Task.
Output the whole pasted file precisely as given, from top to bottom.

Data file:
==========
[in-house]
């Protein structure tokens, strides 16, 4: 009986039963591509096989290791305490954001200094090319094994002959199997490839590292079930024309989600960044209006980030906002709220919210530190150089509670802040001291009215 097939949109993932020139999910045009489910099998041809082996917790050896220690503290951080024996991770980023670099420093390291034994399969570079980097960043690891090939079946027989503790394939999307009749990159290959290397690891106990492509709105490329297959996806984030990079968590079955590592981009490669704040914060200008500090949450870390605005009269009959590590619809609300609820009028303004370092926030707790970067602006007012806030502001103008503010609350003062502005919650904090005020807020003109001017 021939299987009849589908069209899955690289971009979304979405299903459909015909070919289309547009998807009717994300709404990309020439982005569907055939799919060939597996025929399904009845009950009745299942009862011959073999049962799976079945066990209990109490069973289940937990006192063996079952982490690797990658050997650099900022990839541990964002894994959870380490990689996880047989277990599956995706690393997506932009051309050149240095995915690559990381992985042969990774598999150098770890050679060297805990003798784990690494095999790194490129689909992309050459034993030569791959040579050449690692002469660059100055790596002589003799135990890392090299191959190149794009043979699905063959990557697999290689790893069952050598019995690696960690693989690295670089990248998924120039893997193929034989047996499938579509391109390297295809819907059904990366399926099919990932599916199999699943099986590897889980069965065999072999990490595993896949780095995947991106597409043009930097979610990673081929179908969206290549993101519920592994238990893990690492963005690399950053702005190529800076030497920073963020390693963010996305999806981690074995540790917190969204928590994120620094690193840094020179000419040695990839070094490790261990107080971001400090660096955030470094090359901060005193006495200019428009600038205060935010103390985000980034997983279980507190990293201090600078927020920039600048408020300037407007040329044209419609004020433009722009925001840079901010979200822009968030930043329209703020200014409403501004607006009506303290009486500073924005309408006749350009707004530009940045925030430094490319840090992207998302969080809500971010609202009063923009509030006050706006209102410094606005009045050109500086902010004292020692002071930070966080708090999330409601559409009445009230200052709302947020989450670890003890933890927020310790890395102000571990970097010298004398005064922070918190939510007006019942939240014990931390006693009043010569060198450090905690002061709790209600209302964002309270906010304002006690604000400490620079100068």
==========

[in-house]
């Protein structure tokens, strides 16, 4: 009986039963591509096989290791305490954001200094090319094994002959199997490839590292079930024309989600960044209006980030906002709220919210530190150089509670802040001291009215 097939949109993932020139999910045009489910099998041809082996917790050896220690503290951080024996991770980023670099420093390291034994399969570079980097960043690891090939079946027989503790394939999307009749990159290959290397690891106990492509709105490329297959996806984030990079968590079955590592981009490669704040914060200008500090949450870390605005009269009959590590619809609300609820009028303004370092926030707790970067602006007012806030502001103008503010609350003062502005919650904090005020807020003109001017 021939299987009849589908069209899955690289971009979304979405299903459909015909070919289309547009998807009717994300709404990309020439982005569907055939799919060939597996025929399904009845009950009745299942009862011959073999049962799976079945066990209990109490069973289940937990006192063996079952982490690797990658050997650099900022990839541990964002894994959870380490990689996880047989277990599956995706690393997506932009051309050149240095995915690559990381992985042969990774598999150098770890050679060297805990003798784990690494095999790194490129689909992309050459034993030569791959040579050449690692002469660059100055790596002589003799135990890392090299191959190149794009043979699905063959990557697999290689790893069952050598019995690696960690693989690295670089990248998924120039893997193929034989047996499938579509391109390297295809819907059904990366399926099919990932599916199999699943099986590897889980069965065999072999990490595993896949780095995947991106597409043009930097979610990673081929179908969206290549993101519920592994238990893990690492963005690399950053702005190529800076030497920073963020390693963010996305999806981690074995540790917190969204928590994120620094690193840094020179000419040695990839070094490790261990107080971001400090660096955030470094090359901060005193006495200019428009600038205060935010103390985000980034997983279980507190990293201090600078927020920039600048408020300037407007040329044209419609004020433009722009925001840079901010979200822009968030930043329209703020200014409403501004607006009506303290009486500073924005309408006749350009707004530009940045925030430094490319840090992207998302969080809500971010609202009063923009509030006050706006209102410094606005009045050109500086902010004292020692002071930070966080708090999330409601559409009445009230200052709302947020989450670890003890933890927020310790890395102000571990970097010298004398005064922070918190939510007006019942939240014990931390006693009043010569060198450090905690002061709790209600209302964002309270906010304002006690604000400490620079100068």